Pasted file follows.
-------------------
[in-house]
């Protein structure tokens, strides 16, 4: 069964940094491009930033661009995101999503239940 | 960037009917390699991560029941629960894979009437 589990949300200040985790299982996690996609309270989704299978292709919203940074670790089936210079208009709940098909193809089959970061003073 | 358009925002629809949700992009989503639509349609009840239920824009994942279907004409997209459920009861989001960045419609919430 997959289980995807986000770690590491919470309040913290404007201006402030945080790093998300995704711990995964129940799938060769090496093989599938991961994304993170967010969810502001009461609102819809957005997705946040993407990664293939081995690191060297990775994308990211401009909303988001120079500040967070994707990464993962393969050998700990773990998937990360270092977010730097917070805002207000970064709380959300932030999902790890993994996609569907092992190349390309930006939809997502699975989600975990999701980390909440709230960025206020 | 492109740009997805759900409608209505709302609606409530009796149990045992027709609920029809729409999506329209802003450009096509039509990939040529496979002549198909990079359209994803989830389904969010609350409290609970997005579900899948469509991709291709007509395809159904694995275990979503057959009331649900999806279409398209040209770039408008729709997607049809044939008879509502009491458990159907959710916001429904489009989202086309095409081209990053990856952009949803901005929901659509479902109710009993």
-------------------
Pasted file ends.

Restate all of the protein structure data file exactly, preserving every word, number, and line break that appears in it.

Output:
[in-house]
């Protein structure tokens, strides 16, 4: 069964940094491009930033661009995101999503239940 | 960037009917390699991560029941629960894979009437 589990949300200040985790299982996690996609309270989704299978292709919203940074670790089936210079208009709940098909193809089959970061003073 | 358009925002629809949700992009989503639509349609009840239920824009994942279907004409997209459920009861989001960045419609919430 997959289980995807986000770690590491919470309040913290404007201006402030945080790093998300995704711990995964129940799938060769090496093989599938991961994304993170967010969810502001009461609102819809957005997705946040993407990664293939081995690191060297990775994308990211401009909303988001120079500040967070994707990464993962393969050998700990773990998937990360270092977010730097917070805002207000970064709380959300932030999902790890993994996609569907092992190349390309930006939809997502699975989600975990999701980390909440709230960025206020 | 492109740009997805759900409608209505709302609606409530009796149990045992027709609920029809729409999506329209802003450009096509039509990939040529496979002549198909990079359209994803989830389904969010609350409290609970997005579900899948469509991709291709007509395809159904694995275990979503057959009331649900999806279409398209040209770039408008729709997607049809044939008879509502009491458990159907959710916001429904489009989202086309095409081209990053990856952009949803901005929901659509479902109710009993």